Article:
Truman Commission Analysis

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The Truman Commission Analysis & The American Community College Mission, Vision, and Goals are three of the most important characteristics in any organization be it religiously, governmental or in this case, educational institutions. The United States people needed educational advancement beyond high school and through the re-birth and evolution of the American community college, it was so. With the Truman Commission being charged with providing remedies to alleviate Racial Discrimination, Religious Discrimination, Eliminating Antifeminism, and Eliminating Financial Barriers, the commission broke barriers by providing all citizens access to higher education. World War II brought many changes for the United States people. The Truman Commission…show more content…
This was the Truman Commission’s opportunity to help engage citizens in hopes of providing everyone a piece of the American Dream. One of the key recommendations of the Commission with respect to college access was that the college-going rate in the U.S. should double by 1960 (Vol. I, p. 41). This recommendation not only sparked an interest. According to the report, “49% of the population had the ability to complete a minimum of two years of higher education, while 33% had the ability to continue to an advanced liberal degree or specialized professional education” (Vol. I, p. 41). While this ability was quite fruitful, the reality of it was that the major barrier that most people faced was financing an…show more content…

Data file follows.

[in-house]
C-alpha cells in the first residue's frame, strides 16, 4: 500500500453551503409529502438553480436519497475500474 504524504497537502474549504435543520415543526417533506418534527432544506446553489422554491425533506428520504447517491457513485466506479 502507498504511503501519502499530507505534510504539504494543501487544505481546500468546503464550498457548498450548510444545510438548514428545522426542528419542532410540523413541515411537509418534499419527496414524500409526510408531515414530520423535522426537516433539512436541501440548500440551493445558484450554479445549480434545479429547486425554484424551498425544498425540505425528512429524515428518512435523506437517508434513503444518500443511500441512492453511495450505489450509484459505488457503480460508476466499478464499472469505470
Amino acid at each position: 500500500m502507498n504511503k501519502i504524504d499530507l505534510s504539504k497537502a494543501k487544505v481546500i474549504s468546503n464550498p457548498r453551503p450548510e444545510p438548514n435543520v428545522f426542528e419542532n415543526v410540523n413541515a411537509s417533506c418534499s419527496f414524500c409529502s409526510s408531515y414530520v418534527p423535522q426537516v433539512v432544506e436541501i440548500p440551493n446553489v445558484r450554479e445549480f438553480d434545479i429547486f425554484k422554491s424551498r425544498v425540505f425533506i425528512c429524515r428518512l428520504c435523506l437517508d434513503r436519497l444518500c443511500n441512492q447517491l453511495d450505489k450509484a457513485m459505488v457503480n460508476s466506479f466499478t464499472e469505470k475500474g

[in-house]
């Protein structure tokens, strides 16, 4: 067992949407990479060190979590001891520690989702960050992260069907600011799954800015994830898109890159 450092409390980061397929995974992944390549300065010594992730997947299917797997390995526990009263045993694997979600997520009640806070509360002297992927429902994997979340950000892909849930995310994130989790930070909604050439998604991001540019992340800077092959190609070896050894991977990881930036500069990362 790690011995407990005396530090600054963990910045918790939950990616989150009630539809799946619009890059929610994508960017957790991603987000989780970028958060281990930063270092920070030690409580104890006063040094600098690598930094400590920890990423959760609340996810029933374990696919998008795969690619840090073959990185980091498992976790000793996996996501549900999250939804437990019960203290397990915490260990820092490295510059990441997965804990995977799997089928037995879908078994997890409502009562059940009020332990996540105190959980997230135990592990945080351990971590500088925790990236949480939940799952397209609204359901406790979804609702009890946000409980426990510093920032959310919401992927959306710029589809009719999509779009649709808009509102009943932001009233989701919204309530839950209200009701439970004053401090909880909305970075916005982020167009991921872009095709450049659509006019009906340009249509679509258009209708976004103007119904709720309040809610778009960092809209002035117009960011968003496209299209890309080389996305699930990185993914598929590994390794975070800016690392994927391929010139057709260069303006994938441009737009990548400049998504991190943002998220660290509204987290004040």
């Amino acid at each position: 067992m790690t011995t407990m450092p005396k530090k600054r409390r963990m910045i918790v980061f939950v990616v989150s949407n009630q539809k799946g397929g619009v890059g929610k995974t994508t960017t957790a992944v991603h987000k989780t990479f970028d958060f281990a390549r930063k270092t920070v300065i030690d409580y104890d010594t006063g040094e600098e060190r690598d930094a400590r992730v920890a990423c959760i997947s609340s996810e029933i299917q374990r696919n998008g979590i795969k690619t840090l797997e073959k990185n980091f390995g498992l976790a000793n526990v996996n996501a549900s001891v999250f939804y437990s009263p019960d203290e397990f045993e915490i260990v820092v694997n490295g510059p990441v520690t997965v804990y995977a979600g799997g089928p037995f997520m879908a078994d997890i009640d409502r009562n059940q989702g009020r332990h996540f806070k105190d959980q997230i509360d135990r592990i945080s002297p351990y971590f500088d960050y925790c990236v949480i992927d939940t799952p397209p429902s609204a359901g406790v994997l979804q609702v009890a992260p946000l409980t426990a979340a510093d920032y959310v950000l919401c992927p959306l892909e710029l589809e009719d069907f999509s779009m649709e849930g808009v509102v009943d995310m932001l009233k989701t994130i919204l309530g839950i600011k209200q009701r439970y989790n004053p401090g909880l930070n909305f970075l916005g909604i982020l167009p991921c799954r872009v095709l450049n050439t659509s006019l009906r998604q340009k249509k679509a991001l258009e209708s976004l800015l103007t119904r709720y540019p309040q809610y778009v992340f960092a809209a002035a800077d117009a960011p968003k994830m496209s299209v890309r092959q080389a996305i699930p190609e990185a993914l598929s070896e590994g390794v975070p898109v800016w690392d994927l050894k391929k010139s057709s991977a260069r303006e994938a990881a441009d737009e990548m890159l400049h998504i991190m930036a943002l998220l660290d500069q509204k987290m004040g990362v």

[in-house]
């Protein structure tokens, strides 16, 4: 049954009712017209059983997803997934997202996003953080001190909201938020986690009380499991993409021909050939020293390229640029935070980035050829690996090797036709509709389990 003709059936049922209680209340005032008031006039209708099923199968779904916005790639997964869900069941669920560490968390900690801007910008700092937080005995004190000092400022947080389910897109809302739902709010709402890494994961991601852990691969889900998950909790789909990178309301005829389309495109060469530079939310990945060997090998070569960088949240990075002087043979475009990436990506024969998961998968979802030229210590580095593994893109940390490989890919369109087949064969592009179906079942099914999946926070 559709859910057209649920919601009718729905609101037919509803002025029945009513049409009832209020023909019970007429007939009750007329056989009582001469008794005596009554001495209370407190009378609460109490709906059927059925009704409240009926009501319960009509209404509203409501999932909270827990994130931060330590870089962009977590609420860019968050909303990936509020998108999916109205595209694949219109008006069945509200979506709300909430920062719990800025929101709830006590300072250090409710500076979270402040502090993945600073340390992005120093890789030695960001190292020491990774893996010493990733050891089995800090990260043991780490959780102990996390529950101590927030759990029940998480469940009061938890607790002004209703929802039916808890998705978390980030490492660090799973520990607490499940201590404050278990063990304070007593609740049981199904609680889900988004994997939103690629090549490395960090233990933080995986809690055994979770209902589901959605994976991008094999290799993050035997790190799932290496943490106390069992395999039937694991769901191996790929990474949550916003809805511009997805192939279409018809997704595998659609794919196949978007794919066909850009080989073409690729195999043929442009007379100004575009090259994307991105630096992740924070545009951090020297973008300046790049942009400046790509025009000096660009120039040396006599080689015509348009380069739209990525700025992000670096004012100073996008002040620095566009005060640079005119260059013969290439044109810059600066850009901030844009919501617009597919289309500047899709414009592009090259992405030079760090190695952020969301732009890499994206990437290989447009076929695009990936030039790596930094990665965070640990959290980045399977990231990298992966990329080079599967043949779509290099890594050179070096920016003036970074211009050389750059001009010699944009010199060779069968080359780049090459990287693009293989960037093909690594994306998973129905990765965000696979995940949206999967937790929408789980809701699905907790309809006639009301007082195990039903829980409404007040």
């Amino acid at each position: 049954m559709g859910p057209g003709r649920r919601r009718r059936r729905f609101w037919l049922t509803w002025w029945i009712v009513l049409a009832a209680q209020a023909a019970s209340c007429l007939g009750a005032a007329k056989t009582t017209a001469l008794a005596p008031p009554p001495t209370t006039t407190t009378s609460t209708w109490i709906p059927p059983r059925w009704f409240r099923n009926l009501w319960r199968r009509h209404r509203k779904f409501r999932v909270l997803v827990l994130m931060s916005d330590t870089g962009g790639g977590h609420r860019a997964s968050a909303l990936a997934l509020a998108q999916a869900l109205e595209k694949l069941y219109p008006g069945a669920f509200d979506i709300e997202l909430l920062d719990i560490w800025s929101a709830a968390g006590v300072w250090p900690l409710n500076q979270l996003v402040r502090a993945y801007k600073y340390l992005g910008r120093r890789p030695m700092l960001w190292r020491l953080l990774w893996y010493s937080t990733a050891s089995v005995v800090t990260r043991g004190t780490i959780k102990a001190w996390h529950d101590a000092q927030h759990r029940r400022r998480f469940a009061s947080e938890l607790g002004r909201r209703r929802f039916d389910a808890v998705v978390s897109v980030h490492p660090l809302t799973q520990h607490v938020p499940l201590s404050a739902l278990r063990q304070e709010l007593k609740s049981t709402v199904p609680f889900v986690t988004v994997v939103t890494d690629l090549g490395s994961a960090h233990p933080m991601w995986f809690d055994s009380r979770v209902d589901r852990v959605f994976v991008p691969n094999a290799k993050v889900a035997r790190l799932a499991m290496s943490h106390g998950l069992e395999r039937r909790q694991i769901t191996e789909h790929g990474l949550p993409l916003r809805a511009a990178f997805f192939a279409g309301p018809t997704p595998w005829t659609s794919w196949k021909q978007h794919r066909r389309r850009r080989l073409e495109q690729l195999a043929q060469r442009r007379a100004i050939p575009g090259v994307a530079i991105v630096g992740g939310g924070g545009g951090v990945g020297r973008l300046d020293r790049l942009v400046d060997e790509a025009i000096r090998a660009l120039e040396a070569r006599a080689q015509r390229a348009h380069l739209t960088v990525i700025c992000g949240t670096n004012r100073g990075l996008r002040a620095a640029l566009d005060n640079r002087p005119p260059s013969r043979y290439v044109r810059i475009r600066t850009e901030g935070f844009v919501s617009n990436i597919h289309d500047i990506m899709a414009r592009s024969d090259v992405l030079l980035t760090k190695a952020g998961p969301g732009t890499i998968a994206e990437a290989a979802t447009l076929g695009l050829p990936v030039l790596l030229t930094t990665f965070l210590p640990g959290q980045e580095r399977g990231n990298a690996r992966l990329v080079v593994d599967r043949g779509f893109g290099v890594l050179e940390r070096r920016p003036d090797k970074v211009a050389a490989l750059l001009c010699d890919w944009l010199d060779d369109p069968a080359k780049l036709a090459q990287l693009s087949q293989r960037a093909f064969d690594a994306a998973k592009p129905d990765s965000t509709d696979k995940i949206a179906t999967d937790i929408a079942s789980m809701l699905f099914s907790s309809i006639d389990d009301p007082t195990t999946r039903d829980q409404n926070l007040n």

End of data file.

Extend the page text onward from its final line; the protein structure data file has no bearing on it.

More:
In conjunction with a general recommendation that the number of community colleges should increase. In Vol. II, p.22, the Commission developed a new definition of their purpose by re-branding the junior college as the community college. This was done totally in part “because members felt that the term “junior” did not actually express the purpose these schools were serving—junior college implied that students would be moving on to four-year colleges, but one of the principal tasks in which the two-year colleges were engaging was terminal vocational education (Brint & Karabel, 1989). With the re-branding of the two-year college as a community college engaged in the life of its community, the Commission imagined a variety of new functions and programs that these schools would and could offer which would aid in its goal of meeting post-high school needs in communities (Vol. I, p.

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